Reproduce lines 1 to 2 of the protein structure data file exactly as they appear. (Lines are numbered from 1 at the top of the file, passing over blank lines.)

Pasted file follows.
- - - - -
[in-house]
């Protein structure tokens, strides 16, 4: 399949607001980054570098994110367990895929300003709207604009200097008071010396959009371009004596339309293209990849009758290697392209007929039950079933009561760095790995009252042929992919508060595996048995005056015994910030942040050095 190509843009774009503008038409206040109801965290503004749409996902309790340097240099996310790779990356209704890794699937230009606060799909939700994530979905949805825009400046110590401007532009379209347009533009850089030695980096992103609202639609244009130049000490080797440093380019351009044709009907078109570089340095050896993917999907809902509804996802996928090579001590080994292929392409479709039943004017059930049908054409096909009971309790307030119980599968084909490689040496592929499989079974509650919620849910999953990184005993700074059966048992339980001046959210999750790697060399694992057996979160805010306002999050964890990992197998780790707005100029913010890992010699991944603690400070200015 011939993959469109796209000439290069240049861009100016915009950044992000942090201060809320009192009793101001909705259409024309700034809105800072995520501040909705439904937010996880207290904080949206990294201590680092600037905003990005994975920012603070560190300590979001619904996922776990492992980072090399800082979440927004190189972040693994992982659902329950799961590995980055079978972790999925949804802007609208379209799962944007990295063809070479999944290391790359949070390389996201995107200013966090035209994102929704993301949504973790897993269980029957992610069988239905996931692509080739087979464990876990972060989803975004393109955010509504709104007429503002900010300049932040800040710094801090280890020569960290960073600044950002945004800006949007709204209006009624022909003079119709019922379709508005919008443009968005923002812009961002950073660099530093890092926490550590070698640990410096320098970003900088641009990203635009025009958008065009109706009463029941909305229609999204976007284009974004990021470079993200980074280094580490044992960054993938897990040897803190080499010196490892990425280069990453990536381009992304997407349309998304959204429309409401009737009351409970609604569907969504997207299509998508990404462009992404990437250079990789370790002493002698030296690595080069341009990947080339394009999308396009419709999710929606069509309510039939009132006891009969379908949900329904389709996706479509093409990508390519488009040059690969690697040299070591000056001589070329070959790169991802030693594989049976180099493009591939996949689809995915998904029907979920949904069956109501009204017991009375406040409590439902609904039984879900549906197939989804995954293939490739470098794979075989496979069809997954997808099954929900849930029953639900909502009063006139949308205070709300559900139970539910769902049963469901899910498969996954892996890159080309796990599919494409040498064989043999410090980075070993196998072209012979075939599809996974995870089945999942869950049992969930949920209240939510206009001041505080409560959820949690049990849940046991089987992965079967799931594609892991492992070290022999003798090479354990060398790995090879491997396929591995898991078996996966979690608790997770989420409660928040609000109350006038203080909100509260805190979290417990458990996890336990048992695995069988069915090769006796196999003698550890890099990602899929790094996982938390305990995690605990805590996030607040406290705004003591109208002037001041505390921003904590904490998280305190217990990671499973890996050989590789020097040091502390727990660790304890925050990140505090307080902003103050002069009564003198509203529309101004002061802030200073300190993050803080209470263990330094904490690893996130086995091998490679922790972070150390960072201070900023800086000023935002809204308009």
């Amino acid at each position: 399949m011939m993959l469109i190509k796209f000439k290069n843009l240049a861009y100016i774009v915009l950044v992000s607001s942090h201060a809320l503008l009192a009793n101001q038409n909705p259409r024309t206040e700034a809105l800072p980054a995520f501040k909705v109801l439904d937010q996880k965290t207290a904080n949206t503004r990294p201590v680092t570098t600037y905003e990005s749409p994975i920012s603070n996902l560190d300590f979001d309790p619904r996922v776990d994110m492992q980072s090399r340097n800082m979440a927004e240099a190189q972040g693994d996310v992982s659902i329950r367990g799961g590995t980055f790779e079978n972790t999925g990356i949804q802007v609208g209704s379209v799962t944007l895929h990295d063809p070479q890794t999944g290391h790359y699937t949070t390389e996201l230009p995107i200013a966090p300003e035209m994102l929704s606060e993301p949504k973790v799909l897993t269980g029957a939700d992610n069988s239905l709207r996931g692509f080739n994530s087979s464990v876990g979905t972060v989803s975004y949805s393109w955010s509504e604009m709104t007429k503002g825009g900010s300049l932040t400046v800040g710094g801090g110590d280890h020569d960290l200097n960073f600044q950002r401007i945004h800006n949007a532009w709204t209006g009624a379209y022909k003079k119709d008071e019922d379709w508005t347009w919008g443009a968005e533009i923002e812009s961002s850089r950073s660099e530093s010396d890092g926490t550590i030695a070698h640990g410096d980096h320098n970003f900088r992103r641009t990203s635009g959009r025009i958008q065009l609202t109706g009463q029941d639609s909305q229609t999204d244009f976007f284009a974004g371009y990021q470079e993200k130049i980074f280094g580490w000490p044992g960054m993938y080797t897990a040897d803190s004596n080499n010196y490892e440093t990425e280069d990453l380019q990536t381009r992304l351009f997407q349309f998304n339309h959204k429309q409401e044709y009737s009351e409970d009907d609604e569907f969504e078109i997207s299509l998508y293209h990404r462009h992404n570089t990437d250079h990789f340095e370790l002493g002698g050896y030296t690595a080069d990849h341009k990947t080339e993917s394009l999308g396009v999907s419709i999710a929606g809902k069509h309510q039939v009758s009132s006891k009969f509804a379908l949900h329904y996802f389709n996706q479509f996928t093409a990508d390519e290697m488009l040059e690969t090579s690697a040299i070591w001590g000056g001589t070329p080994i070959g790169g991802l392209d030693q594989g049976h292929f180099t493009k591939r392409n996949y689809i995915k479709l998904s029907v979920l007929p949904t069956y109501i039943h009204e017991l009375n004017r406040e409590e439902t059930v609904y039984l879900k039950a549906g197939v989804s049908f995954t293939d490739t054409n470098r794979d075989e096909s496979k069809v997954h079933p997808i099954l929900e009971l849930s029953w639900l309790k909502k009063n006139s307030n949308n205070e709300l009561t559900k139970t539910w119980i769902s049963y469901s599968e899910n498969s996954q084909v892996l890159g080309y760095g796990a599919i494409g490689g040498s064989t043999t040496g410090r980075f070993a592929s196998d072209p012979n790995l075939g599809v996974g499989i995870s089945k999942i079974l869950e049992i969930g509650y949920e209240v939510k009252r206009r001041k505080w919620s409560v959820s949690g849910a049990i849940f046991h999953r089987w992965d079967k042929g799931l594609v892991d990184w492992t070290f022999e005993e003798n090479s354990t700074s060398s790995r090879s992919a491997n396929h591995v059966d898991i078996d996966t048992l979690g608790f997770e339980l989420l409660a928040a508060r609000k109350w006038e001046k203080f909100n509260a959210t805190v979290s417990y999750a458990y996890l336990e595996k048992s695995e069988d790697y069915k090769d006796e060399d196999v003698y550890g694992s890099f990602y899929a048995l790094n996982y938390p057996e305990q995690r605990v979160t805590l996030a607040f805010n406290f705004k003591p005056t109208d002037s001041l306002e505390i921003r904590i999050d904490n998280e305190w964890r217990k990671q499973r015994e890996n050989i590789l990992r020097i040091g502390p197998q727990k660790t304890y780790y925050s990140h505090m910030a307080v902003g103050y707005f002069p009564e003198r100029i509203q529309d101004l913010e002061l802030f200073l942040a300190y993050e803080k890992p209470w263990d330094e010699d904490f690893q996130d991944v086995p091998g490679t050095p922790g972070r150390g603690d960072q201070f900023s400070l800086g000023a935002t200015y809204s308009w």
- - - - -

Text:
[in-house]
């Protein structure tokens, strides 16, 4: 399949607001980054570098994110367990895929300003709207604009200097008071010396959009371009004596339309293209990849009758290697392209007929039950079933009561760095790995009252042929992919508060595996048995005056015994910030942040050095 190509843009774009503008038409206040109801965290503004749409996902309790340097240099996310790779990356209704890794699937230009606060799909939700994530979905949805825009400046110590401007532009379209347009533009850089030695980096992103609202639609244009130049000490080797440093380019351009044709009907078109570089340095050896993917999907809902509804996802996928090579001590080994292929392409479709039943004017059930049908054409096909009971309790307030119980599968084909490689040496592929499989079974509650919620849910999953990184005993700074059966048992339980001046959210999750790697060399694992057996979160805010306002999050964890990992197998780790707005100029913010890992010699991944603690400070200015 011939993959469109796209000439290069240049861009100016915009950044992000942090201060809320009192009793101001909705259409024309700034809105800072995520501040909705439904937010996880207290904080949206990294201590680092600037905003990005994975920012603070560190300590979001619904996922776990492992980072090399800082979440927004190189972040693994992982659902329950799961590995980055079978972790999925949804802007609208379209799962944007990295063809070479999944290391790359949070390389996201995107200013966090035209994102929704993301949504973790897993269980029957992610069988239905996931692509080739087979464990876990972060989803975004393109955010509504709104007429503002900010300049932040800040710094801090280890020569960290960073600044950002945004800006949007709204209006009624022909003079119709019922379709508005919008443009968005923002812009961002950073660099530093890092926490550590070698640990410096320098970003900088641009990203635009025009958008065009109706009463029941909305229609999204976007284009974004990021470079993200980074280094580490044992960054993938897990040897803190080499010196490892990425280069990453990536381009992304997407349309998304959204429309409401009737009351409970609604569907969504997207299509998508990404462009992404990437250079990789370790002493002698030296690595080069341009990947080339394009999308396009419709999710929606069509309510039939009132006891009969379908949900329904389709996706479509093409990508390519488009040059690969690697040299070591000056001589070329070959790169991802030693594989049976180099493009591939996949689809995915998904029907979920949904069956109501009204017991009375406040409590439902609904039984879900549906197939989804995954293939490739470098794979075989496979069809997954997808099954929900849930029953639900909502009063006139949308205070709300559900139970539910769902049963469901899910498969996954892996890159080309796990599919494409040498064989043999410090980075070993196998072209012979075939599809996974995870089945999942869950049992969930949920209240939510206009001041505080409560959820949690049990849940046991089987992965079967799931594609892991492992070290022999003798090479354990060398790995090879491997396929591995898991078996996966979690608790997770989420409660928040609000109350006038203080909100509260805190979290417990458990996890336990048992695995069988069915090769006796196999003698550890890099990602899929790094996982938390305990995690605990805590996030607040406290705004003591109208002037001041505390921003904590904490998280305190217990990671499973890996050989590789020097040091502390727990660790304890925050990140505090307080902003103050002069009564003198509203529309101004002061802030200073300190993050803080209470263990330094904490690893996130086995091998490679922790972070150390960072201070900023800086000023935002809204308009």